A British couple who cost mighty tech giant Google £2bn and destroyed their business in the process have been speaking about their fight for the first time.
Adam and Shivaun Raff took Google all the way to Europe’s highest court as they sought to prove anti-competitive abuse.
Last June, after a near 11-year battle, Margrethe Vestager, the European Commissioner for Competition, finally ruled in their favour, fining Google £2.1bn.
But, for the Raffs, the fight goes on – even if Foundem, their original price comparison site they established, is mothballed.
The married couple from Berkshire launched Foundem in June 2006. Adam, who was running the European weather-forecasting service’s supercomputers, and Shivaun, a software consultant, believed Foundem could tap into price information on everything from clothes to holiday flights that a simple Google search missed.
However, within days, their troubles began. They noticed Foundem was being penalised by Google and downgraded for every search except its own name. It practically disappeared from the internet.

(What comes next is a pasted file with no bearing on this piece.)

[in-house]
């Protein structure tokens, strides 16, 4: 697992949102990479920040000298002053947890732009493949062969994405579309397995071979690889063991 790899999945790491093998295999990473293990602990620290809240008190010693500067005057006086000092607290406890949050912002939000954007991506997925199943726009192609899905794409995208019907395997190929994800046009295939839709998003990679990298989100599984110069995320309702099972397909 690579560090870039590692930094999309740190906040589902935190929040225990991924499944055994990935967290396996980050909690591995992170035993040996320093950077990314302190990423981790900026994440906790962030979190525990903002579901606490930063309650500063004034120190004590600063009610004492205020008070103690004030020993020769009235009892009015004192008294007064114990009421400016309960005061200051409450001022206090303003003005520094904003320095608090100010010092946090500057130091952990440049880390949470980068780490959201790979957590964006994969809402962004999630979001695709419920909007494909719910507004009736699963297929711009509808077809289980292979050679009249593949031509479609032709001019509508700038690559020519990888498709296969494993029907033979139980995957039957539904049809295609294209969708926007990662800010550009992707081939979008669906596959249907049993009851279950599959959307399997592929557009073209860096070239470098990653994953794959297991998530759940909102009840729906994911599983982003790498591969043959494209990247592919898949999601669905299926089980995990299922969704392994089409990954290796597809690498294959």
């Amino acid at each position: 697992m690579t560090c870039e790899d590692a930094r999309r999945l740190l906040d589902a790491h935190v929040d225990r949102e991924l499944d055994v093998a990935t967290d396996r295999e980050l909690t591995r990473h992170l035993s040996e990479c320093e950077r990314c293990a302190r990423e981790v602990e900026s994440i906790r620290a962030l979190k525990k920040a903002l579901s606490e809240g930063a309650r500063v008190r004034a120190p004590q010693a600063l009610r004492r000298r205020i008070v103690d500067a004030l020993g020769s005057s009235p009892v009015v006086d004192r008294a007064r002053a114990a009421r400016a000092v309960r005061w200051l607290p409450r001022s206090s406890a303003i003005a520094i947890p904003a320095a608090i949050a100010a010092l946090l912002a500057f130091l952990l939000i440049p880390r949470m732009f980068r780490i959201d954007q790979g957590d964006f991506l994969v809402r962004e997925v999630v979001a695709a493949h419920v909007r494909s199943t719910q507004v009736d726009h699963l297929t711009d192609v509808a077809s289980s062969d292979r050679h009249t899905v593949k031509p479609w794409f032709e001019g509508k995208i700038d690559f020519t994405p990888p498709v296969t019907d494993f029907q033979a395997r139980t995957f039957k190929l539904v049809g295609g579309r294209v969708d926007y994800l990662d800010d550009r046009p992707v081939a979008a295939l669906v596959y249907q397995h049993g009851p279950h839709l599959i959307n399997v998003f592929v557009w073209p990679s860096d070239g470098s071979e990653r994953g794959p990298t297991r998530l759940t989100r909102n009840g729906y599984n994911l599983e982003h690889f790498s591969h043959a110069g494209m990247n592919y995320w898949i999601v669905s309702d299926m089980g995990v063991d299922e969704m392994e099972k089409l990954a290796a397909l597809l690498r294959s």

“We didn’t kid ourselves for one second,” Adam tells Wired. “If Google didn’t lift this penalty, we’d be dead.” Google never responded to the Raffs.
In December 2008, Foundem was named the UK’s top comparison site by Channel 5’s The Gadget Show.
They believed this would validate their argument to Google, but it still refused to cooperate.
It was clear, they told Wired, that Google was not going to lift Foundem’s penalty or even acknowledge it was doing it.
Google has regularly been accused of abusing its search engine monopoly to promote its own online comparison service – Google Product Search – at the expense of smaller price comparison websites.
“It was clear that we’d have to go to war,” Adam, 51, said. Shivaun, 49, added: “That was the point where we said to ourselves, ‘F*** this. Google are bullies. This is wrong. We are going to win.’”
They took their case to the European Commission for Competition in Brussels and were later joined in the case by Yelp, TripAdvisor, Expedia and Deutsche Telecom.
And in June last year, Google was handed the largest anti-trust penalty ever issued to a single company.
The ruling is being appealed, so the fight will likely go on for some time to come.
As for their business, the Foundem website is still accessible via a search but visitors cannot use it.
A message greets you with a “temporary suspension of service” and an explanation of the Google fight.
But, as Adam told Wired: “It would have been wrong to back out. So we just did the right thing.”